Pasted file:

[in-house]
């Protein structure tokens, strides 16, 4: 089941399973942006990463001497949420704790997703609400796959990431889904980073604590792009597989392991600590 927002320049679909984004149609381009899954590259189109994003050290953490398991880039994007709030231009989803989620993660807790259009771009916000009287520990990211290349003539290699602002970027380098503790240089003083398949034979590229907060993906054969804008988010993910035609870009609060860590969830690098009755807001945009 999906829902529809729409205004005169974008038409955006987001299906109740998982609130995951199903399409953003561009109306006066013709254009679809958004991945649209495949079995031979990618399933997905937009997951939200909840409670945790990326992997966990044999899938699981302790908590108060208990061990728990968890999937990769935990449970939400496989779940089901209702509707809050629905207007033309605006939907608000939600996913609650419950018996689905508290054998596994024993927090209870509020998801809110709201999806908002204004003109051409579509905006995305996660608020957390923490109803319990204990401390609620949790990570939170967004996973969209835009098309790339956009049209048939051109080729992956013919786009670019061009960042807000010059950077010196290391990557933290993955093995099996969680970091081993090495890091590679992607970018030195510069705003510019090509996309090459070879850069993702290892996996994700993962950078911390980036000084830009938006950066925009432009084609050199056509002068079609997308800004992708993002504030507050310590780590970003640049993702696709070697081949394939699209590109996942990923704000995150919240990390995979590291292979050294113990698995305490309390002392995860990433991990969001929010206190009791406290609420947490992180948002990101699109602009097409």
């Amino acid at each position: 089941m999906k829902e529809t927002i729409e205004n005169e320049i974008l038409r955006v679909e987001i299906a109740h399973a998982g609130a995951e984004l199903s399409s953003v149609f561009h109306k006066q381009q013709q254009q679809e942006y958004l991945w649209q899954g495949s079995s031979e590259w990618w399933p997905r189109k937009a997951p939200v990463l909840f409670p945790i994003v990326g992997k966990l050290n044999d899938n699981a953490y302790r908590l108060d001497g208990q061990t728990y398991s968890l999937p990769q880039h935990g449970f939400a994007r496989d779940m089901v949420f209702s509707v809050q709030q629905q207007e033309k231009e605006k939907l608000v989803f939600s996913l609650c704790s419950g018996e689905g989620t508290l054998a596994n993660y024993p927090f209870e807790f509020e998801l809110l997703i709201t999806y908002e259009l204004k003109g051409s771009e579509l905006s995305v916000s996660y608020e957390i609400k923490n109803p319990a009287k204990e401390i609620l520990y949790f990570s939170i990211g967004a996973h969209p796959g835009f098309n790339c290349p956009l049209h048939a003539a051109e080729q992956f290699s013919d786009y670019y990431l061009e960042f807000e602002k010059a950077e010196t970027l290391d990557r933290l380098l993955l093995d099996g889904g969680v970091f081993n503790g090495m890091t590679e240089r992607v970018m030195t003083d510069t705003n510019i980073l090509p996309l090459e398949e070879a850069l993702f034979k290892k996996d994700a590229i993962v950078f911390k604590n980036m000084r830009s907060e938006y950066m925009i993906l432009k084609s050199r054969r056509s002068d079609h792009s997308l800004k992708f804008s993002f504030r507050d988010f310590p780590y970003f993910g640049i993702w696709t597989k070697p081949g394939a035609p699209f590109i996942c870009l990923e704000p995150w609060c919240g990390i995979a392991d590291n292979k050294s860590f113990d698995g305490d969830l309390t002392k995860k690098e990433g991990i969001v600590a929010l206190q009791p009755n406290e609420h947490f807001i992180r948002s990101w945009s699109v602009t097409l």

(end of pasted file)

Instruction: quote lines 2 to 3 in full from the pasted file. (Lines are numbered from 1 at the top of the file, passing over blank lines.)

């Protein structure tokens, strides 16, 4: 089941399973942006990463001497949420704790997703609400796959990431889904980073604590792009597989392991600590 927002320049679909984004149609381009899954590259189109994003050290953490398991880039994007709030231009989803989620993660807790259009771009916000009287520990990211290349003539290699602002970027380098503790240089003083398949034979590229907060993906054969804008988010993910035609870009609060860590969830690098009755807001945009 999906829902529809729409205004005169974008038409955006987001299906109740998982609130995951199903399409953003561009109306006066013709254009679809958004991945649209495949079995031979990618399933997905937009997951939200909840409670945790990326992997966990044999899938699981302790908590108060208990061990728990968890999937990769935990449970939400496989779940089901209702509707809050629905207007033309605006939907608000939600996913609650419950018996689905508290054998596994024993927090209870509020998801809110709201999806908002204004003109051409579509905006995305996660608020957390923490109803319990204990401390609620949790990570939170967004996973969209835009098309790339956009049209048939051109080729992956013919786009670019061009960042807000010059950077010196290391990557933290993955093995099996969680970091081993090495890091590679992607970018030195510069705003510019090509996309090459070879850069993702290892996996994700993962950078911390980036000084830009938006950066925009432009084609050199056509002068079609997308800004992708993002504030507050310590780590970003640049993702696709070697081949394939699209590109996942990923704000995150919240990390995979590291292979050294113990698995305490309390002392995860990433991990969001929010206190009791406290609420947490992180948002990101699109602009097409």
């Amino acid at each position: 089941m999906k829902e529809t927002i729409e205004n005169e320049i974008l038409r955006v679909e987001i299906a109740h399973a998982g609130a995951e984004l199903s399409s953003v149609f561009h109306k006066q381009q013709q254009q679809e942006y958004l991945w649209q899954g495949s079995s031979e590259w990618w399933p997905r189109k937009a997951p939200v990463l909840f409670p945790i994003v990326g992997k966990l050290n044999d899938n699981a953490y302790r908590l108060d001497g208990q061990t728990y398991s968890l999937p990769q880039h935990g449970f939400a994007r496989d779940m089901v949420f209702s509707v809050q709030q629905q207007e033309k231009e605006k939907l608000v989803f939600s996913l609650c704790s419950g018996e689905g989620t508290l054998a596994n993660y024993p927090f209870e807790f509020e998801l809110l997703i709201t999806y908002e259009l204004k003109g051409s771009e579509l905006s995305v916000s996660y608020e957390i609400k923490n109803p319990a009287k204990e401390i609620l520990y949790f990570s939170i990211g967004a996973h969209p796959g835009f098309n790339c290349p956009l049209h048939a003539a051109e080729q992956f290699s013919d786009y670019y990431l061009e960042f807000e602002k010059a950077e010196t970027l290391d990557r933290l380098l993955l093995d099996g889904g969680v970091f081993n503790g090495m890091t590679e240089r992607v970018m030195t003083d510069t705003n510019i980073l090509p996309l090459e398949e070879a850069l993702f034979k290892k996996d994700a590229i993962v950078f911390k604590n980036m000084r830009s907060e938006y950066m925009i993906l432009k084609s050199r054969r056509s002068d079609h792009s997308l800004k992708f804008s993002f504030r507050d988010f310590p780590y970003f993910g640049i993702w696709t597989k070697p081949g394939a035609p699209f590109i996942c870009l990923e704000p995150w609060c919240g990390i995979a392991d590291n292979k050294s860590f113990d698995g305490d969830l309390t002392k995860k690098e990433g991990i969001v600590a929010l206190q009791p009755n406290e609420h947490f807001i992180r948002s990101w945009s699109v602009t097409l």